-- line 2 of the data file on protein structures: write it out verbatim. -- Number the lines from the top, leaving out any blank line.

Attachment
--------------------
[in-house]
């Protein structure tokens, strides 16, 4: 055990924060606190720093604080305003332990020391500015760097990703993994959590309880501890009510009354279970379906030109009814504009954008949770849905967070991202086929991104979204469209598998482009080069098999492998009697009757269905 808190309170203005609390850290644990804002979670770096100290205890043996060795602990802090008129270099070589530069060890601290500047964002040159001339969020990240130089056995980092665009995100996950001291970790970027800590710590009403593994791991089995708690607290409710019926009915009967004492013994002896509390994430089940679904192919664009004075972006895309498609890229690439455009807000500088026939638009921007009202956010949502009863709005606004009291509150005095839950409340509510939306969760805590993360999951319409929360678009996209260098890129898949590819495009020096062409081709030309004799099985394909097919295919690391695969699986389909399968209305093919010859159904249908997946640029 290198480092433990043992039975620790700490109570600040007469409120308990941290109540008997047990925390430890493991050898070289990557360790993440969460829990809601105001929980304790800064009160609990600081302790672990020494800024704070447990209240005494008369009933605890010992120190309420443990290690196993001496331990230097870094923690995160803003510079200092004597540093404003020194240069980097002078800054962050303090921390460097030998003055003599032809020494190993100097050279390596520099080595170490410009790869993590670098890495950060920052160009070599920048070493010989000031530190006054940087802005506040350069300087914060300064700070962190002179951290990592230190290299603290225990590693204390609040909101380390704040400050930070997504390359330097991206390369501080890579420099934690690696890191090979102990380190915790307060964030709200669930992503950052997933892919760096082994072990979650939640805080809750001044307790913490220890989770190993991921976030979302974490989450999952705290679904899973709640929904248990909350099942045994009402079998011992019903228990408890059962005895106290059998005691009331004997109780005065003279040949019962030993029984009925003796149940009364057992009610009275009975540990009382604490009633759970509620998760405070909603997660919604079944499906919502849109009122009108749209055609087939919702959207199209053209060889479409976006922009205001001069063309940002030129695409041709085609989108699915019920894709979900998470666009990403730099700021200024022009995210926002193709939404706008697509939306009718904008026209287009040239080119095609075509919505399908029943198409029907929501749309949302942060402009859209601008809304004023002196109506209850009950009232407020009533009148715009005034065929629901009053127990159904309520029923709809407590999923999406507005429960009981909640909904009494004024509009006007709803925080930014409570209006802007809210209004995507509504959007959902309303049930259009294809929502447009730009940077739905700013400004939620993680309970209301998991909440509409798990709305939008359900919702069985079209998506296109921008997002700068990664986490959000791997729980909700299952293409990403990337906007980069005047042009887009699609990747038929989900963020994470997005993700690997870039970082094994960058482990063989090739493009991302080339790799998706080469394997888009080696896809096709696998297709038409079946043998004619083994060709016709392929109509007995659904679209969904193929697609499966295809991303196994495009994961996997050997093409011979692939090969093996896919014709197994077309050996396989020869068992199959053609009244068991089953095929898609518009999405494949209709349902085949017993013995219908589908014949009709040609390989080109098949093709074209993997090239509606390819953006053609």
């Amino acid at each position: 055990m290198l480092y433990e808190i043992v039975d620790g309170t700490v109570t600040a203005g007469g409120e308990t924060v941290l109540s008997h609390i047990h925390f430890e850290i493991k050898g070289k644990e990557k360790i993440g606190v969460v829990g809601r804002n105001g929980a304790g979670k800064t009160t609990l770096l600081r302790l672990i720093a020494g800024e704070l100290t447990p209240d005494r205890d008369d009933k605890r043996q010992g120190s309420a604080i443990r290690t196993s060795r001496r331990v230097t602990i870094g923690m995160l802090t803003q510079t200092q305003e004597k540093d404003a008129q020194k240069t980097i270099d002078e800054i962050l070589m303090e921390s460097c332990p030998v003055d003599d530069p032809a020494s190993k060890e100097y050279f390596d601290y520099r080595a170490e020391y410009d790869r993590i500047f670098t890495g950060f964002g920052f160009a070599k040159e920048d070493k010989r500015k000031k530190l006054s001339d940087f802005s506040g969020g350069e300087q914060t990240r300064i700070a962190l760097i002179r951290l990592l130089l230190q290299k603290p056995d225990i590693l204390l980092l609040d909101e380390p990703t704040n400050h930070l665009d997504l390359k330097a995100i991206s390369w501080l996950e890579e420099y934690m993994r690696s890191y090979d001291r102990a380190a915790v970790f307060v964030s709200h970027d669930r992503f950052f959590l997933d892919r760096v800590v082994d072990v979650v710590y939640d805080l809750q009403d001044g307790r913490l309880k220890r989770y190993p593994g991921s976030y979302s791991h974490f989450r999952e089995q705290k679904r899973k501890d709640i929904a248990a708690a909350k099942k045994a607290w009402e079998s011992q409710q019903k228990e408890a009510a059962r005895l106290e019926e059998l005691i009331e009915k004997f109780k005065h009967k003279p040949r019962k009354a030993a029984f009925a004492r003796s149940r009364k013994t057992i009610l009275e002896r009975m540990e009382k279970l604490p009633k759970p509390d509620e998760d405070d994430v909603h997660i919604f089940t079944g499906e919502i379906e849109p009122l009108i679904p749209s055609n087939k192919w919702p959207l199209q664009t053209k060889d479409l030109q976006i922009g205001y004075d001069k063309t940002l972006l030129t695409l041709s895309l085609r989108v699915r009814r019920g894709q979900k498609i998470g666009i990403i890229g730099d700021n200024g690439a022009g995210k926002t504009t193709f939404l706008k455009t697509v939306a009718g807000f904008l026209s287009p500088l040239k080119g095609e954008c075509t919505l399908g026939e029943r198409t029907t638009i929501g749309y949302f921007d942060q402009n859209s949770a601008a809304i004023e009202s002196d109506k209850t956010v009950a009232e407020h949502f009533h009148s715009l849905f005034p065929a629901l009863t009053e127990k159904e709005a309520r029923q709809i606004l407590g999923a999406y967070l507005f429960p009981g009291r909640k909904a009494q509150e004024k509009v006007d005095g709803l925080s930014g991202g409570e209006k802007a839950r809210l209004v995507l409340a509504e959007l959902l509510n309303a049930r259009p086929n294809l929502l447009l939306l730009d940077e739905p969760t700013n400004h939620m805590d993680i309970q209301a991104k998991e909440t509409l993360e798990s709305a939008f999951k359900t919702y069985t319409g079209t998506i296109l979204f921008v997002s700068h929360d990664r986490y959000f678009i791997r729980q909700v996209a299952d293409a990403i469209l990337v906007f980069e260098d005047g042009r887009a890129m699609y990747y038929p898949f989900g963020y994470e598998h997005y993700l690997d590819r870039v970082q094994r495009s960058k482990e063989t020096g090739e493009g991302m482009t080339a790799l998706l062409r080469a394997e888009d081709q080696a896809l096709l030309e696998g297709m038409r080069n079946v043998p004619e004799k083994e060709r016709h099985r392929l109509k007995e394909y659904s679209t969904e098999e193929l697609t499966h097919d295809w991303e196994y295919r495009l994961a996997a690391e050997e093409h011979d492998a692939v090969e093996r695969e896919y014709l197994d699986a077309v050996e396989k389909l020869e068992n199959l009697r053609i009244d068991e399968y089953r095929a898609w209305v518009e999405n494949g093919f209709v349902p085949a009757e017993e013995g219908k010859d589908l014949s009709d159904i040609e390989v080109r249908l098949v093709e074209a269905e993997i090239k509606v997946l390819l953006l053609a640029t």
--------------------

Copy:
């Protein structure tokens, strides 16, 4: 055990924060606190720093604080305003332990020391500015760097990703993994959590309880501890009510009354279970379906030109009814504009954008949770849905967070991202086929991104979204469209598998482009080069098999492998009697009757269905 808190309170203005609390850290644990804002979670770096100290205890043996060795602990802090008129270099070589530069060890601290500047964002040159001339969020990240130089056995980092665009995100996950001291970790970027800590710590009403593994791991089995708690607290409710019926009915009967004492013994002896509390994430089940679904192919664009004075972006895309498609890229690439455009807000500088026939638009921007009202956010949502009863709005606004009291509150005095839950409340509510939306969760805590993360999951319409929360678009996209260098890129898949590819495009020096062409081709030309004799099985394909097919295919690391695969699986389909399968209305093919010859159904249908997946640029 290198480092433990043992039975620790700490109570600040007469409120308990941290109540008997047990925390430890493991050898070289990557360790993440969460829990809601105001929980304790800064009160609990600081302790672990020494800024704070447990209240005494008369009933605890010992120190309420443990290690196993001496331990230097870094923690995160803003510079200092004597540093404003020194240069980097002078800054962050303090921390460097030998003055003599032809020494190993100097050279390596520099080595170490410009790869993590670098890495950060920052160009070599920048070493010989000031530190006054940087802005506040350069300087914060300064700070962190002179951290990592230190290299603290225990590693204390609040909101380390704040400050930070997504390359330097991206390369501080890579420099934690690696890191090979102990380190915790307060964030709200669930992503950052997933892919760096082994072990979650939640805080809750001044307790913490220890989770190993991921976030979302974490989450999952705290679904899973709640929904248990909350099942045994009402079998011992019903228990408890059962005895106290059998005691009331004997109780005065003279040949019962030993029984009925003796149940009364057992009610009275009975540990009382604490009633759970509620998760405070909603997660919604079944499906919502849109009122009108749209055609087939919702959207199209053209060889479409976006922009205001001069063309940002030129695409041709085609989108699915019920894709979900998470666009990403730099700021200024022009995210926002193709939404706008697509939306009718904008026209287009040239080119095609075509919505399908029943198409029907929501749309949302942060402009859209601008809304004023002196109506209850009950009232407020009533009148715009005034065929629901009053127990159904309520029923709809407590999923999406507005429960009981909640909904009494004024509009006007709803925080930014409570209006802007809210209004995507509504959007959902309303049930259009294809929502447009730009940077739905700013400004939620993680309970209301998991909440509409798990709305939008359900919702069985079209998506296109921008997002700068990664986490959000791997729980909700299952293409990403990337906007980069005047042009887009699609990747038929989900963020994470997005993700690997870039970082094994960058482990063989090739493009991302080339790799998706080469394997888009080696896809096709696998297709038409079946043998004619083994060709016709392929109509007995659904679209969904193929697609499966295809991303196994495009994961996997050997093409011979692939090969093996896919014709197994077309050996396989020869068992199959053609009244068991089953095929898609518009999405494949209709349902085949017993013995219908589908014949009709040609390989080109098949093709074209993997090239509606390819953006053609």